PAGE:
Since its first debut in the Philippines a year ago, Nutrient Manager for Rice Mobile (NMRiceMobile) – designed to give fertiliser guidelines to rice farmers via their mobile phones – is now available via smart phones with Android operating systems.
Nutrient Manager for Rice Application (NMRiceApp) was launched today at the Agricultural Training Institute (ATI) through the country’s Department of Agriculture, as a product of ongoing partnership with the International Rice Research Institute (IRRI).
“We wanted to make NMRice available on smart phones as a complement to existing Web and mobile phone applications of NMRice,” explains Dr. Roland Buresh, IRRI’s nutrient management expert and lead developer of NMRice. “NMRiceApp provides an additional way for rice farmers in the Philippines to obtain a fertiliser guideline for their crop.
“NMRiceApp has more capabilities than NMRiceMobile,” he adds. “For example, NMRiceApp provides a farmer with a fertiliser guideline adjusted for the farmer’s selected use of organic fertilisers.”
The application can be downloaded for free in the Android market by searching “NMRice Philippines.” It was pretested in 2011 at three locations: La Paz, Tarlac; Oton, Iloilo; and Makilala, Cotabato.
Extension workers and farmers from these locations said that NMRiceApp was easy to use because of pictures and images that helped them understand questions.
The idea behind the use of smartphones and NMRiceApp is that farmers won’t need to go to their towns or cities to get site-specific nutrient management advice via the Internet, especially when far from their farms.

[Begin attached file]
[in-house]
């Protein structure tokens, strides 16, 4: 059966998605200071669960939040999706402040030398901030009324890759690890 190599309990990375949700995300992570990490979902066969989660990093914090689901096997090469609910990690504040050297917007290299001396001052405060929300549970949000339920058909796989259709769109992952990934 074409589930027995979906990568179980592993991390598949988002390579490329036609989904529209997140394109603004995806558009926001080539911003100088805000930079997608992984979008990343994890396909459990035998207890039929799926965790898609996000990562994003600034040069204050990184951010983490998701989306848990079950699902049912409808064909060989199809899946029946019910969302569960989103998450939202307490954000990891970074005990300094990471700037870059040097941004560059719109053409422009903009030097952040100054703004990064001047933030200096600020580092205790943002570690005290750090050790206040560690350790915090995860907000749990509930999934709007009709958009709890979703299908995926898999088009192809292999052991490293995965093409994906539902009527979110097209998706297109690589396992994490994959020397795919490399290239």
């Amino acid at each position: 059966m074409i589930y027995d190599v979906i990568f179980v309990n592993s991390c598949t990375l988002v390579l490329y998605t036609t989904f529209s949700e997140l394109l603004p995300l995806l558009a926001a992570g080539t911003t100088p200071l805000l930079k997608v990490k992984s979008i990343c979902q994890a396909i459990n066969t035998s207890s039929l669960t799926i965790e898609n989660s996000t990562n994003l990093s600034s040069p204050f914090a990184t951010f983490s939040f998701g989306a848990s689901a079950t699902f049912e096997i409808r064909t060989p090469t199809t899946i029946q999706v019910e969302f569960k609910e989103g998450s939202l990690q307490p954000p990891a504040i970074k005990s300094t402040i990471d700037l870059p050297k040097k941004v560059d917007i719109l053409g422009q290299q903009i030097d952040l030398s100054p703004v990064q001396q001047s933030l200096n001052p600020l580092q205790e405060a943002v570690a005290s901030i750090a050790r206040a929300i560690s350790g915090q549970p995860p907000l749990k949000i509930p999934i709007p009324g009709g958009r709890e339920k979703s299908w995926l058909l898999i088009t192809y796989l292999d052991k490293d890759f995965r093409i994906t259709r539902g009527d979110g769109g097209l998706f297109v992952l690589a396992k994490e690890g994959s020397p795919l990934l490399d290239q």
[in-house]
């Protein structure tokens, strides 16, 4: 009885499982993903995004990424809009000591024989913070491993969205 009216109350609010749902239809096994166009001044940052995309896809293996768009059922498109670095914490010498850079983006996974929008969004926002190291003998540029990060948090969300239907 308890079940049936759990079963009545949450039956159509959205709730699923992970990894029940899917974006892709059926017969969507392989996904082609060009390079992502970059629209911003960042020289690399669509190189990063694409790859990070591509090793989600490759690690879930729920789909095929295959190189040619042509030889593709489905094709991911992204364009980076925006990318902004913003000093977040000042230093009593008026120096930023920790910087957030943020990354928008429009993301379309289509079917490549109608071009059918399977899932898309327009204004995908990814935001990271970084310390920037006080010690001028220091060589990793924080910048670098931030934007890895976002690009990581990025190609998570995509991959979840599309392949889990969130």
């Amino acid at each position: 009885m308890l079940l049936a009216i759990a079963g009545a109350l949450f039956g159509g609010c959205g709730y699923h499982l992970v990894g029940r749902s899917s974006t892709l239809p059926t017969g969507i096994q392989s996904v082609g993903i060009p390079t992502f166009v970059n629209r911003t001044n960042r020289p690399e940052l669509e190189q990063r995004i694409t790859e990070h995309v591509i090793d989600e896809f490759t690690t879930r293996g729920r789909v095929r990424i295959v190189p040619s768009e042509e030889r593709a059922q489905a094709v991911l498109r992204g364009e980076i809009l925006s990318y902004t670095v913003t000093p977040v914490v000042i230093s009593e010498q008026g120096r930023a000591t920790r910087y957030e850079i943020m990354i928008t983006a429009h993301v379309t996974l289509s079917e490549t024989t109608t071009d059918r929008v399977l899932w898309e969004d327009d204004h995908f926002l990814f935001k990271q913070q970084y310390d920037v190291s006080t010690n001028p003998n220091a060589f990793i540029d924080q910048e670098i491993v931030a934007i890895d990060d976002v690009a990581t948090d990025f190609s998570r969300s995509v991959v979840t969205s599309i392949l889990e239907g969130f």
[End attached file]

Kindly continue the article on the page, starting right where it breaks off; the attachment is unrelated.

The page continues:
By using NMRiceApp on their smartphones, extension officers can instead visit farmers, interview them, and store information on their smartphone. Once the smartphone is connected to the Internet, the extension officer can process the fertiliser recommendation for the farmer and send it to him or her via a text message.
“The beauty of this tool is it’s become more powerful since it has greater capacity to process fertiliser recommendations comprehensively,” cites Rowena Castillo, another IRRI nutrient management expert. “But, at the same time, it’s also easily accessible since it’s on a smartphone and an extension officer can take it to farmers in remote areas.
“Besides this, it makes the job of an extension officer easier and more convenient by ensuring that the fertiliser guideline provided to the farmer is based on up-to-date research,” she adds.
With ATI’s support, IRRI aims to further examine the potential of smartphones to reach farmers with fertiliser guidelines in eight partner municipalities through its cyber village project in the Philippines.
These municipalities are Apalit, Pampanga; Batac, Ilocos Norte; Infanta, Quezon; Victoria, Laguna; Dingle and Oton, Iloilo; Banay-banay, Davao Oriental; and Kabacan, Cotabato.
“Mobile phone applications like NMRice help the Department of Agriculture provide Filipino farmers with precision farming practices tailored to a farmer’s specific situation and needs,” says Dr. Buresh.
Since it was launched in January 2011, NMRiceMobile has received more than 6,500 calls.